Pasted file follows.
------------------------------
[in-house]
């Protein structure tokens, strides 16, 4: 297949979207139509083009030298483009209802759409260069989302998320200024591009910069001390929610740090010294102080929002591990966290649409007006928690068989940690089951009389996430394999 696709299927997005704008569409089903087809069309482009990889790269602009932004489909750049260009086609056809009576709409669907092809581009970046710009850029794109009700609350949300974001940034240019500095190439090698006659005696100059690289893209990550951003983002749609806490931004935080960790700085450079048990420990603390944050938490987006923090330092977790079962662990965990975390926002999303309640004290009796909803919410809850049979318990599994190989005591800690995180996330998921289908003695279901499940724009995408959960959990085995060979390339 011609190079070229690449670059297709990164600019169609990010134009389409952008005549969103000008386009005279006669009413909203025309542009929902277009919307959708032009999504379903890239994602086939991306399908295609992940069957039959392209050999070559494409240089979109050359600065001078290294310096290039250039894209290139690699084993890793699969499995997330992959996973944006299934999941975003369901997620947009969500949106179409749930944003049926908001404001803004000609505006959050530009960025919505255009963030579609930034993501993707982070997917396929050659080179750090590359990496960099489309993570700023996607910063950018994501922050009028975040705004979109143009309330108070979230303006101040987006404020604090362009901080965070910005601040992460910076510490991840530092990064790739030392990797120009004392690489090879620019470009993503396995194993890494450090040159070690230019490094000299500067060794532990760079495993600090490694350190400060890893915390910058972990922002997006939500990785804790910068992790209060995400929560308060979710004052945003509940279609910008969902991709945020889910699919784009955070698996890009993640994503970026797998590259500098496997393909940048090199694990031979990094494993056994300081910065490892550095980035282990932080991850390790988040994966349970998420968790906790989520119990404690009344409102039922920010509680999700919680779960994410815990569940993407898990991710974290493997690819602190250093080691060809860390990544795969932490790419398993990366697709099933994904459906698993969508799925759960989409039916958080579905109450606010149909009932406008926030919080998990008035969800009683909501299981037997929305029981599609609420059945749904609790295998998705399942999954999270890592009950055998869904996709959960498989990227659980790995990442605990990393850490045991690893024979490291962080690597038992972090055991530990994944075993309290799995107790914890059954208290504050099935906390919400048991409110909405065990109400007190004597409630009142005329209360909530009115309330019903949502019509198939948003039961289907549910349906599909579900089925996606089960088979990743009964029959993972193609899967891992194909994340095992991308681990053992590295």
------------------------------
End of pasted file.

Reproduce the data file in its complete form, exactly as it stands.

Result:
[in-house]
């Protein structure tokens, strides 16, 4: 297949979207139509083009030298483009209802759409260069989302998320200024591009910069001390929610740090010294102080929002591990966290649409007006928690068989940690089951009389996430394999 696709299927997005704008569409089903087809069309482009990889790269602009932004489909750049260009086609056809009576709409669907092809581009970046710009850029794109009700609350949300974001940034240019500095190439090698006659005696100059690289893209990550951003983002749609806490931004935080960790700085450079048990420990603390944050938490987006923090330092977790079962662990965990975390926002999303309640004290009796909803919410809850049979318990599994190989005591800690995180996330998921289908003695279901499940724009995408959960959990085995060979390339 011609190079070229690449670059297709990164600019169609990010134009389409952008005549969103000008386009005279006669009413909203025309542009929902277009919307959708032009999504379903890239994602086939991306399908295609992940069957039959392209050999070559494409240089979109050359600065001078290294310096290039250039894209290139690699084993890793699969499995997330992959996973944006299934999941975003369901997620947009969500949106179409749930944003049926908001404001803004000609505006959050530009960025919505255009963030579609930034993501993707982070997917396929050659080179750090590359990496960099489309993570700023996607910063950018994501922050009028975040705004979109143009309330108070979230303006101040987006404020604090362009901080965070910005601040992460910076510490991840530092990064790739030392990797120009004392690489090879620019470009993503396995194993890494450090040159070690230019490094000299500067060794532990760079495993600090490694350190400060890893915390910058972990922002997006939500990785804790910068992790209060995400929560308060979710004052945003509940279609910008969902991709945020889910699919784009955070698996890009993640994503970026797998590259500098496997393909940048090199694990031979990094494993056994300081910065490892550095980035282990932080991850390790988040994966349970998420968790906790989520119990404690009344409102039922920010509680999700919680779960994410815990569940993407898990991710974290493997690819602190250093080691060809860390990544795969932490790419398993990366697709099933994904459906698993969508799925759960989409039916958080579905109450606010149909009932406008926030919080998990008035969800009683909501299981037997929305029981599609609420059945749904609790295998998705399942999954999270890592009950055998869904996709959960498989990227659980790995990442605990990393850490045991690893024979490291962080690597038992972090055991530990994944075993309290799995107790914890059954208290504050099935906390919400048991409110909405065990109400007190004597409630009142005329209360909530009115309330019903949502019509198939948003039961289907549910349906599909579900089925996606089960088979990743009964029959993972193609899967891992194909994340095992991308681990053992590295």